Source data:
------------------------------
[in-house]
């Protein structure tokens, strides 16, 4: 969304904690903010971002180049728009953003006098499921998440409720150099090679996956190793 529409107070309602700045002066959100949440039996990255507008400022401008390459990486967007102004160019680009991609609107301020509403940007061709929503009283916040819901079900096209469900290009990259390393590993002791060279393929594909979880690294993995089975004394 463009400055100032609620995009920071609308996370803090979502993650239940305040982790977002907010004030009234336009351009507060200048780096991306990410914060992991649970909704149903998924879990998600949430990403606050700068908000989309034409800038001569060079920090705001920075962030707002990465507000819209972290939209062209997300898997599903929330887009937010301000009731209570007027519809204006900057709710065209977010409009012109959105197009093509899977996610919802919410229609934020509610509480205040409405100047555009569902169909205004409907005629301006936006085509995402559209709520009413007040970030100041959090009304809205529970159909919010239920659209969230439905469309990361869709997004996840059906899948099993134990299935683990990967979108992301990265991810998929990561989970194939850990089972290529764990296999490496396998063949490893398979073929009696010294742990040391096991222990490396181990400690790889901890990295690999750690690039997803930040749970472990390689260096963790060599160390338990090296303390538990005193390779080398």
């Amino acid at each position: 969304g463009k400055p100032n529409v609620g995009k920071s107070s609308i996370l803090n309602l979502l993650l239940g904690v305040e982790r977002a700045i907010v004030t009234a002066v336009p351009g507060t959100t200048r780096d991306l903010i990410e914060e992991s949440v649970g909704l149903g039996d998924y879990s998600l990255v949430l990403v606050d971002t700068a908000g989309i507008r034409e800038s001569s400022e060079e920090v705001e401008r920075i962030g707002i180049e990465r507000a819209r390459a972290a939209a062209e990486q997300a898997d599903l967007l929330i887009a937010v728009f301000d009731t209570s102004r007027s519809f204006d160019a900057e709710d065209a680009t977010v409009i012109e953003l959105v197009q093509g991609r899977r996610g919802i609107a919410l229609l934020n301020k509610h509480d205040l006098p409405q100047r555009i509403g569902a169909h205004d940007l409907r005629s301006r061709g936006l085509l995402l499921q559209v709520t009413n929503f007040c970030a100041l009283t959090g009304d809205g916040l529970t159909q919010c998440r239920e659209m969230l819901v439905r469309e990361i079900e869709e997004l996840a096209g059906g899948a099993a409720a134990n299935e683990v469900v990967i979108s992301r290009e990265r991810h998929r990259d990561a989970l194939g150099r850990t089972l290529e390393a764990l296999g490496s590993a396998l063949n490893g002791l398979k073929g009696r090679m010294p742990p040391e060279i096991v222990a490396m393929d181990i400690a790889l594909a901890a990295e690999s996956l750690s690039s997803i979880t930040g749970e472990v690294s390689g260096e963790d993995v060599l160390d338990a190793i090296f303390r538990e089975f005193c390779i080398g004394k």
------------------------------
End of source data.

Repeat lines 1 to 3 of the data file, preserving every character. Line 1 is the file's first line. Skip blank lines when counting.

[in-house]
């Protein structure tokens, strides 16, 4: 969304904690903010971002180049728009953003006098499921998440409720150099090679996956190793 529409107070309602700045002066959100949440039996990255507008400022401008390459990486967007102004160019680009991609609107301020509403940007061709929503009283916040819901079900096209469900290009990259390393590993002791060279393929594909979880690294993995089975004394 463009400055100032609620995009920071609308996370803090979502993650239940305040982790977002907010004030009234336009351009507060200048780096991306990410914060992991649970909704149903998924879990998600949430990403606050700068908000989309034409800038001569060079920090705001920075962030707002990465507000819209972290939209062209997300898997599903929330887009937010301000009731209570007027519809204006900057709710065209977010409009012109959105197009093509899977996610919802919410229609934020509610509480205040409405100047555009569902169909205004409907005629301006936006085509995402559209709520009413007040970030100041959090009304809205529970159909919010239920659209969230439905469309990361869709997004996840059906899948099993134990299935683990990967979108992301990265991810998929990561989970194939850990089972290529764990296999490496396998063949490893398979073929009696010294742990040391096991222990490396181990400690790889901890990295690999750690690039997803930040749970472990390689260096963790060599160390338990090296303390538990005193390779080398």
């Amino acid at each position: 969304g463009k400055p100032n529409v609620g995009k920071s107070s609308i996370l803090n309602l979502l993650l239940g904690v305040e982790r977002a700045i907010v004030t009234a002066v336009p351009g507060t959100t200048r780096d991306l903010i990410e914060e992991s949440v649970g909704l149903g039996d998924y879990s998600l990255v949430l990403v606050d971002t700068a908000g989309i507008r034409e800038s001569s400022e060079e920090v705001e401008r920075i962030g707002i180049e990465r507000a819209r390459a972290a939209a062209e990486q997300a898997d599903l967007l929330i887009a937010v728009f301000d009731t209570s102004r007027s519809f204006d160019a900057e709710d065209a680009t977010v409009i012109e953003l959105v197009q093509g991609r899977r996610g919802i609107a919410l229609l934020n301020k509610h509480d205040l006098p409405q100047r555009i509403g569902a169909h205004d940007l409907r005629s301006r061709g936006l085509l995402l499921q559209v709520t009413n929503f007040c970030a100041l009283t959090g009304d809205g916040l529970t159909q919010c998440r239920e659209m969230l819901v439905r469309e990361i079900e869709e997004l996840a096209g059906g899948a099993a409720a134990n299935e683990v469900v990967i979108s992301r290009e990265r991810h998929r990259d990561a989970l194939g150099r850990t089972l290529e390393a764990l296999g490496s590993a396998l063949n490893g002791l398979k073929g009696r090679m010294p742990p040391e060279i096991v222990a490396m393929d181990i400690a790889l594909a901890a990295e690999s996956l750690s690039s997803i979880t930040g749970e472990v690294s390689g260096e963790d993995v060599l160390d338990a190793i090296f303390r538990e089975f005193c390779i080398g004394k």